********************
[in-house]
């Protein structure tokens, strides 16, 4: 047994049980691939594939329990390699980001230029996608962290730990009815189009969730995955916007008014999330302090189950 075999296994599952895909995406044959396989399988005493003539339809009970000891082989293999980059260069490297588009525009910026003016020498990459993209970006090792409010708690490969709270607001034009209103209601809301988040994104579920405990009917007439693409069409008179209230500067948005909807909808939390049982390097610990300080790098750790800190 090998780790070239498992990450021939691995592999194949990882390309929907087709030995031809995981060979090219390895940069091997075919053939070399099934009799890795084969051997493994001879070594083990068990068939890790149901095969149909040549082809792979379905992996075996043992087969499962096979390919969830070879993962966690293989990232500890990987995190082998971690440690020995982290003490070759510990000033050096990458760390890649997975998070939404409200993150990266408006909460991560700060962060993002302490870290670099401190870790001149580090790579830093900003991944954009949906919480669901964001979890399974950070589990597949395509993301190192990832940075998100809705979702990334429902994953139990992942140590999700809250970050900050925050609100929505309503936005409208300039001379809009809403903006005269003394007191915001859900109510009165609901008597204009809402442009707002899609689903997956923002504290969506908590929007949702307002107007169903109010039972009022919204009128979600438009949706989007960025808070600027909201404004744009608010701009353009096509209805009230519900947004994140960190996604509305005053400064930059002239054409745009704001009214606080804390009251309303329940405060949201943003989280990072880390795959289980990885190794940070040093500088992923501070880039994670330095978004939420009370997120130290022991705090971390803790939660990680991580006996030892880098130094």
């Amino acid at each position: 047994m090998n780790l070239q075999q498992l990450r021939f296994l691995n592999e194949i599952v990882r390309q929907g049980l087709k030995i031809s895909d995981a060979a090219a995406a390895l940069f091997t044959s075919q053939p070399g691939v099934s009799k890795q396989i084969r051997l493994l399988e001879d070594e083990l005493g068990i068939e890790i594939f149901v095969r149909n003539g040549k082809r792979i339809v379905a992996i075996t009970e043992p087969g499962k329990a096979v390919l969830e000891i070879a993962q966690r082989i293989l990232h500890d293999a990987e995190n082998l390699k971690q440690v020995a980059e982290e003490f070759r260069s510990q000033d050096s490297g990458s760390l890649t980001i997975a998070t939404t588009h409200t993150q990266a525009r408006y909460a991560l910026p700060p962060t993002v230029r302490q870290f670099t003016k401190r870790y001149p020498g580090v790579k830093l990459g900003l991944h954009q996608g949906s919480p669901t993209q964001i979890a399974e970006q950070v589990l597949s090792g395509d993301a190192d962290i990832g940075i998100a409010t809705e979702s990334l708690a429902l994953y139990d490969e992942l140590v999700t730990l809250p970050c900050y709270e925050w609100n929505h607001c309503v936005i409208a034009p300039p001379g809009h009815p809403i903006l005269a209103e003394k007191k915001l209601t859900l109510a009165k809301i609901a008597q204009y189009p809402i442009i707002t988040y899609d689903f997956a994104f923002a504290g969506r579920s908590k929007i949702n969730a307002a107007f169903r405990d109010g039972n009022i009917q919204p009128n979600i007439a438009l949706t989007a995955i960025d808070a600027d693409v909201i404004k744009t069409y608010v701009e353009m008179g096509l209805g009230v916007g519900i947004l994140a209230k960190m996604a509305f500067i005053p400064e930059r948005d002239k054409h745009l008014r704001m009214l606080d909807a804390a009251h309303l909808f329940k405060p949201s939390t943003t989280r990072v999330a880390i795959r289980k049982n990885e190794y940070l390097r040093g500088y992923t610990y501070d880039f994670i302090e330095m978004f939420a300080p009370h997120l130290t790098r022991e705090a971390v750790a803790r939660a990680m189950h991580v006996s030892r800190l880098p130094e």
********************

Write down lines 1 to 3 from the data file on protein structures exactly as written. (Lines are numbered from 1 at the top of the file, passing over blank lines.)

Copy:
[in-house]
């Protein structure tokens, strides 16, 4: 047994049980691939594939329990390699980001230029996608962290730990009815189009969730995955916007008014999330302090189950 075999296994599952895909995406044959396989399988005493003539339809009970000891082989293999980059260069490297588009525009910026003016020498990459993209970006090792409010708690490969709270607001034009209103209601809301988040994104579920405990009917007439693409069409008179209230500067948005909807909808939390049982390097610990300080790098750790800190 090998780790070239498992990450021939691995592999194949990882390309929907087709030995031809995981060979090219390895940069091997075919053939070399099934009799890795084969051997493994001879070594083990068990068939890790149901095969149909040549082809792979379905992996075996043992087969499962096979390919969830070879993962966690293989990232500890990987995190082998971690440690020995982290003490070759510990000033050096990458760390890649997975998070939404409200993150990266408006909460991560700060962060993002302490870290670099401190870790001149580090790579830093900003991944954009949906919480669901964001979890399974950070589990597949395509993301190192990832940075998100809705979702990334429902994953139990992942140590999700809250970050900050925050609100929505309503936005409208300039001379809009809403903006005269003394007191915001859900109510009165609901008597204009809402442009707002899609689903997956923002504290969506908590929007949702307002107007169903109010039972009022919204009128979600438009949706989007960025808070600027909201404004744009608010701009353009096509209805009230519900947004994140960190996604509305005053400064930059002239054409745009704001009214606080804390009251309303329940405060949201943003989280990072880390795959289980990885190794940070040093500088992923501070880039994670330095978004939420009370997120130290022991705090971390803790939660990680991580006996030892880098130094």
């Amino acid at each position: 047994m090998n780790l070239q075999q498992l990450r021939f296994l691995n592999e194949i599952v990882r390309q929907g049980l087709k030995i031809s895909d995981a060979a090219a995406a390895l940069f091997t044959s075919q053939p070399g691939v099934s009799k890795q396989i084969r051997l493994l399988e001879d070594e083990l005493g068990i068939e890790i594939f149901v095969r149909n003539g040549k082809r792979i339809v379905a992996i075996t009970e043992p087969g499962k329990a096979v390919l969830e000891i070879a993962q966690r082989i293989l990232h500890d293999a990987e995190n082998l390699k971690q440690v020995a980059e982290e003490f070759r260069s510990q000033d050096s490297g990458s760390l890649t980001i997975a998070t939404t588009h409200t993150q990266a525009r408006y909460a991560l910026p700060p962060t993002v230029r302490q870290f670099t003016k401190r870790y001149p020498g580090v790579k830093l990459g900003l991944h954009q996608g949906s919480p669901t993209q964001i979890a399974e970006q950070v589990l597949s090792g395509d993301a190192d962290i990832g940075i998100a409010t809705e979702s990334l708690a429902l994953y139990d490969e992942l140590v999700t730990l809250p970050c900050y709270e925050w609100n929505h607001c309503v936005i409208a034009p300039p001379g809009h009815p809403i903006l005269a209103e003394k007191k915001l209601t859900l109510a009165k809301i609901a008597q204009y189009p809402i442009i707002t988040y899609d689903f997956a994104f923002a504290g969506r579920s908590k929007i949702n969730a307002a107007f169903r405990d109010g039972n009022i009917q919204p009128n979600i007439a438009l949706t989007a995955i960025d808070a600027d693409v909201i404004k744009t069409y608010v701009e353009m008179g096509l209805g009230v916007g519900i947004l994140a209230k960190m996604a509305f500067i005053p400064e930059r948005d002239k054409h745009l008014r704001m009214l606080d909807a804390a009251h309303l909808f329940k405060p949201s939390t943003t989280r990072v999330a880390i795959r289980k049982n990885e190794y940070l390097r040093g500088y992923t610990y501070d880039f994670i302090e330095m978004f939420a300080p009370h997120l130290t790098r022991e705090a971390v750790a803790r939660a990680m189950h991580v006996s030892r800190l880098p130094e």